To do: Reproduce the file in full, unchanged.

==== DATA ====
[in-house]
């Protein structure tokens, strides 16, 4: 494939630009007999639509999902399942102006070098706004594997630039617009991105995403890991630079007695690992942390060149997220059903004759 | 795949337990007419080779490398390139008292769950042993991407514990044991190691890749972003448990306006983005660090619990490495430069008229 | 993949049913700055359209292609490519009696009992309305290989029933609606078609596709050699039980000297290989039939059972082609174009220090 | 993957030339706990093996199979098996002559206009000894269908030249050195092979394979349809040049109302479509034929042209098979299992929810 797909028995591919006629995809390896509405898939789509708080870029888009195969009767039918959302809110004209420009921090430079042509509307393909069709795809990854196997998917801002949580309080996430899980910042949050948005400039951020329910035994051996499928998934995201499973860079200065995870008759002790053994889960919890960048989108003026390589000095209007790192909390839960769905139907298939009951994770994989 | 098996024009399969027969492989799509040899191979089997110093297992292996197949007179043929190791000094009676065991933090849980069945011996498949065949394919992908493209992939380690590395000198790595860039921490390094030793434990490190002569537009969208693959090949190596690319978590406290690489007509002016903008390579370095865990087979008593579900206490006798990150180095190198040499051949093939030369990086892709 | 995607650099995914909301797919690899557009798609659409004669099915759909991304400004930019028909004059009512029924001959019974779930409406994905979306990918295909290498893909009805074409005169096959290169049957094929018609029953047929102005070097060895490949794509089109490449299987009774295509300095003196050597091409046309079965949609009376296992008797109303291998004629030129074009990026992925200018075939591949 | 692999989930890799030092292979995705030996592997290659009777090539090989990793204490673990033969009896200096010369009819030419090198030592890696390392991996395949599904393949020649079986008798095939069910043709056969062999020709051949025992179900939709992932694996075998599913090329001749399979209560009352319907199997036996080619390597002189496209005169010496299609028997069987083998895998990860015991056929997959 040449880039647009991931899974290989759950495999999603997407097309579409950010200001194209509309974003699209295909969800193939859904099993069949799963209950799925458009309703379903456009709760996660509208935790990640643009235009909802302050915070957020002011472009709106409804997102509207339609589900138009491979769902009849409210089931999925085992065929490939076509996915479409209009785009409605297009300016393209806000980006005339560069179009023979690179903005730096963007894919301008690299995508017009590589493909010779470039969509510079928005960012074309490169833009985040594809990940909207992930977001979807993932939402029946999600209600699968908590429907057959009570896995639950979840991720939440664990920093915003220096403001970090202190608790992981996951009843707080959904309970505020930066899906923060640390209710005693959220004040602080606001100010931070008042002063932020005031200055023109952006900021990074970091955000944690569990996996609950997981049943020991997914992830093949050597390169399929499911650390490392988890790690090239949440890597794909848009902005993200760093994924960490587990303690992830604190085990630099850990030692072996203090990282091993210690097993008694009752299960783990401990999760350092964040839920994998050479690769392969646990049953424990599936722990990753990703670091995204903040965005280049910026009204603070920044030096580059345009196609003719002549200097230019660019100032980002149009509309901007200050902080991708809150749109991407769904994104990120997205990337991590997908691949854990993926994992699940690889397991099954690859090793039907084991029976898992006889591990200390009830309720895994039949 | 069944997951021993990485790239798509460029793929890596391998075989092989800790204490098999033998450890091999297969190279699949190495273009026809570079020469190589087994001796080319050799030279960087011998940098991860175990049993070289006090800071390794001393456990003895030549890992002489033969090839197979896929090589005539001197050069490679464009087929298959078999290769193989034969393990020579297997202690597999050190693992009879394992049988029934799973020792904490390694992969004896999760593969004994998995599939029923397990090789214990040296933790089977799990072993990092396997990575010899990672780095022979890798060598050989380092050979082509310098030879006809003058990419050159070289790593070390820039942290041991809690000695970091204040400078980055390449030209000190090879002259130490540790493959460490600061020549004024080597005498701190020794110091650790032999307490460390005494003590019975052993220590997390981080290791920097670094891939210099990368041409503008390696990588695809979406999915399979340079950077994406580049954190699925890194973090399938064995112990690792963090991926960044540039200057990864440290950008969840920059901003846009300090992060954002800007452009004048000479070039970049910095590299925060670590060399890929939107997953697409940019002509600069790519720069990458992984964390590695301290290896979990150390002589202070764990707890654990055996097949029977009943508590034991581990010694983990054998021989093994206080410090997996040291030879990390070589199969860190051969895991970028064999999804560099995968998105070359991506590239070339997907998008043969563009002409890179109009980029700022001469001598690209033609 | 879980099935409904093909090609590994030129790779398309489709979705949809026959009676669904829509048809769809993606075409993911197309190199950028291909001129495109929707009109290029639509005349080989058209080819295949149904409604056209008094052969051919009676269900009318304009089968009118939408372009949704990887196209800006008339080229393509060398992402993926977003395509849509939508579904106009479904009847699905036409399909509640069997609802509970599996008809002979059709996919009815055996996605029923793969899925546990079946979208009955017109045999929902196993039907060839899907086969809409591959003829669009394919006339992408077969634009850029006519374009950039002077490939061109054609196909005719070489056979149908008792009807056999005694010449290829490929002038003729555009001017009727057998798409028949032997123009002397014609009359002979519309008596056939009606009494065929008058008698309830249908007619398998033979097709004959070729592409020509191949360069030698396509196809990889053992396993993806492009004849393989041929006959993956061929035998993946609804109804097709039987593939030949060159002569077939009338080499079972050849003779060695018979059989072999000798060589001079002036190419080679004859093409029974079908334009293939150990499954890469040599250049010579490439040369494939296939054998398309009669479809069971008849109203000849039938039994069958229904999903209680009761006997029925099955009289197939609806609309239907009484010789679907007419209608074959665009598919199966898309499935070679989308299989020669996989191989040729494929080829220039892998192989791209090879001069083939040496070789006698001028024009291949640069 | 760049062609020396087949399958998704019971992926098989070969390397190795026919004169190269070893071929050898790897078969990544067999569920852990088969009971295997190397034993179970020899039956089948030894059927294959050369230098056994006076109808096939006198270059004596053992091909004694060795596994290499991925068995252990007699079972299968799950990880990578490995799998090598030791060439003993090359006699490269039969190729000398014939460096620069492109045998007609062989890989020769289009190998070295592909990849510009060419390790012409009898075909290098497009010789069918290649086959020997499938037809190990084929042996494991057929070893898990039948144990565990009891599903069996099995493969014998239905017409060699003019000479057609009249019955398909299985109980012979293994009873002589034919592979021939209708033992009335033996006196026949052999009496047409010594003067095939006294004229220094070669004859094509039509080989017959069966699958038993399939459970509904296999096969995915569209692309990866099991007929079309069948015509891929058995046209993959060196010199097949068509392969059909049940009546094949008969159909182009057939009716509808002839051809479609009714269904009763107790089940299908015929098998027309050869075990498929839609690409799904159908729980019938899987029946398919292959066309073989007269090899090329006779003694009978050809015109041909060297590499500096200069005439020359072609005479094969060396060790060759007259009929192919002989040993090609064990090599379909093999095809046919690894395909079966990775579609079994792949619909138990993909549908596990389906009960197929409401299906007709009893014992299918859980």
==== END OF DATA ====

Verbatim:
[in-house]
């Protein structure tokens, strides 16, 4: 494939630009007999639509999902399942102006070098706004594997630039617009991105995403890991630079007695690992942390060149997220059903004759 | 795949337990007419080779490398390139008292769950042993991407514990044991190691890749972003448990306006983005660090619990490495430069008229 | 993949049913700055359209292609490519009696009992309305290989029933609606078609596709050699039980000297290989039939059972082609174009220090 | 993957030339706990093996199979098996002559206009000894269908030249050195092979394979349809040049109302479509034929042209098979299992929810 797909028995591919006629995809390896509405898939789509708080870029888009195969009767039918959302809110004209420009921090430079042509509307393909069709795809990854196997998917801002949580309080996430899980910042949050948005400039951020329910035994051996499928998934995201499973860079200065995870008759002790053994889960919890960048989108003026390589000095209007790192909390839960769905139907298939009951994770994989 | 098996024009399969027969492989799509040899191979089997110093297992292996197949007179043929190791000094009676065991933090849980069945011996498949065949394919992908493209992939380690590395000198790595860039921490390094030793434990490190002569537009969208693959090949190596690319978590406290690489007509002016903008390579370095865990087979008593579900206490006798990150180095190198040499051949093939030369990086892709 | 995607650099995914909301797919690899557009798609659409004669099915759909991304400004930019028909004059009512029924001959019974779930409406994905979306990918295909290498893909009805074409005169096959290169049957094929018609029953047929102005070097060895490949794509089109490449299987009774295509300095003196050597091409046309079965949609009376296992008797109303291998004629030129074009990026992925200018075939591949 | 692999989930890799030092292979995705030996592997290659009777090539090989990793204490673990033969009896200096010369009819030419090198030592890696390392991996395949599904393949020649079986008798095939069910043709056969062999020709051949025992179900939709992932694996075998599913090329001749399979209560009352319907199997036996080619390597002189496209005169010496299609028997069987083998895998990860015991056929997959 040449880039647009991931899974290989759950495999999603997407097309579409950010200001194209509309974003699209295909969800193939859904099993069949799963209950799925458009309703379903456009709760996660509208935790990640643009235009909802302050915070957020002011472009709106409804997102509207339609589900138009491979769902009849409210089931999925085992065929490939076509996915479409209009785009409605297009300016393209806000980006005339560069179009023979690179903005730096963007894919301008690299995508017009590589493909010779470039969509510079928005960012074309490169833009985040594809990940909207992930977001979807993932939402029946999600209600699968908590429907057959009570896995639950979840991720939440664990920093915003220096403001970090202190608790992981996951009843707080959904309970505020930066899906923060640390209710005693959220004040602080606001100010931070008042002063932020005031200055023109952006900021990074970091955000944690569990996996609950997981049943020991997914992830093949050597390169399929499911650390490392988890790690090239949440890597794909848009902005993200760093994924960490587990303690992830604190085990630099850990030692072996203090990282091993210690097993008694009752299960783990401990999760350092964040839920994998050479690769392969646990049953424990599936722990990753990703670091995204903040965005280049910026009204603070920044030096580059345009196609003719002549200097230019660019100032980002149009509309901007200050902080991708809150749109991407769904994104990120997205990337991590997908691949854990993926994992699940690889397991099954690859090793039907084991029976898992006889591990200390009830309720895994039949 | 069944997951021993990485790239798509460029793929890596391998075989092989800790204490098999033998450890091999297969190279699949190495273009026809570079020469190589087994001796080319050799030279960087011998940098991860175990049993070289006090800071390794001393456990003895030549890992002489033969090839197979896929090589005539001197050069490679464009087929298959078999290769193989034969393990020579297997202690597999050190693992009879394992049988029934799973020792904490390694992969004896999760593969004994998995599939029923397990090789214990040296933790089977799990072993990092396997990575010899990672780095022979890798060598050989380092050979082509310098030879006809003058990419050159070289790593070390820039942290041991809690000695970091204040400078980055390449030209000190090879002259130490540790493959460490600061020549004024080597005498701190020794110091650790032999307490460390005494003590019975052993220590997390981080290791920097670094891939210099990368041409503008390696990588695809979406999915399979340079950077994406580049954190699925890194973090399938064995112990690792963090991926960044540039200057990864440290950008969840920059901003846009300090992060954002800007452009004048000479070039970049910095590299925060670590060399890929939107997953697409940019002509600069790519720069990458992984964390590695301290290896979990150390002589202070764990707890654990055996097949029977009943508590034991581990010694983990054998021989093994206080410090997996040291030879990390070589199969860190051969895991970028064999999804560099995968998105070359991506590239070339997907998008043969563009002409890179109009980029700022001469001598690209033609 | 879980099935409904093909090609590994030129790779398309489709979705949809026959009676669904829509048809769809993606075409993911197309190199950028291909001129495109929707009109290029639509005349080989058209080819295949149904409604056209008094052969051919009676269900009318304009089968009118939408372009949704990887196209800006008339080229393509060398992402993926977003395509849509939508579904106009479904009847699905036409399909509640069997609802509970599996008809002979059709996919009815055996996605029923793969899925546990079946979208009955017109045999929902196993039907060839899907086969809409591959003829669009394919006339992408077969634009850029006519374009950039002077490939061109054609196909005719070489056979149908008792009807056999005694010449290829490929002038003729555009001017009727057998798409028949032997123009002397014609009359002979519309008596056939009606009494065929008058008698309830249908007619398998033979097709004959070729592409020509191949360069030698396509196809990889053992396993993806492009004849393989041929006959993956061929035998993946609804109804097709039987593939030949060159002569077939009338080499079972050849003779060695018979059989072999000798060589001079002036190419080679004859093409029974079908334009293939150990499954890469040599250049010579490439040369494939296939054998398309009669479809069971008849109203000849039938039994069958229904999903209680009761006997029925099955009289197939609806609309239907009484010789679907007419209608074959665009598919199966898309499935070679989308299989020669996989191989040729494929080829220039892998192989791209090879001069083939040496070789006698001028024009291949640069 | 760049062609020396087949399958998704019971992926098989070969390397190795026919004169190269070893071929050898790897078969990544067999569920852990088969009971295997190397034993179970020899039956089948030894059927294959050369230098056994006076109808096939006198270059004596053992091909004694060795596994290499991925068995252990007699079972299968799950990880990578490995799998090598030791060439003993090359006699490269039969190729000398014939460096620069492109045998007609062989890989020769289009190998070295592909990849510009060419390790012409009898075909290098497009010789069918290649086959020997499938037809190990084929042996494991057929070893898990039948144990565990009891599903069996099995493969014998239905017409060699003019000479057609009249019955398909299985109980012979293994009873002589034919592979021939209708033992009335033996006196026949052999009496047409010594003067095939006294004229220094070669004859094509039509080989017959069966699958038993399939459970509904296999096969995915569209692309990866099991007929079309069948015509891929058995046209993959060196010199097949068509392969059909049940009546094949008969159909182009057939009716509808002839051809479609009714269904009763107790089940299908015929098998027309050869075990498929839609690409799904159908729980019938899987029946398919292959066309073989007269090899090329006779003694009978050809015109041909060297590499500096200069005439020359072609005479094969060396060790060759007259009929192919002989040993090609064990090599379909093999095809046919690894395909079966990775579609079994792949619909138990993909549908596990389906009960197929409401299906007709009893014992299918859980």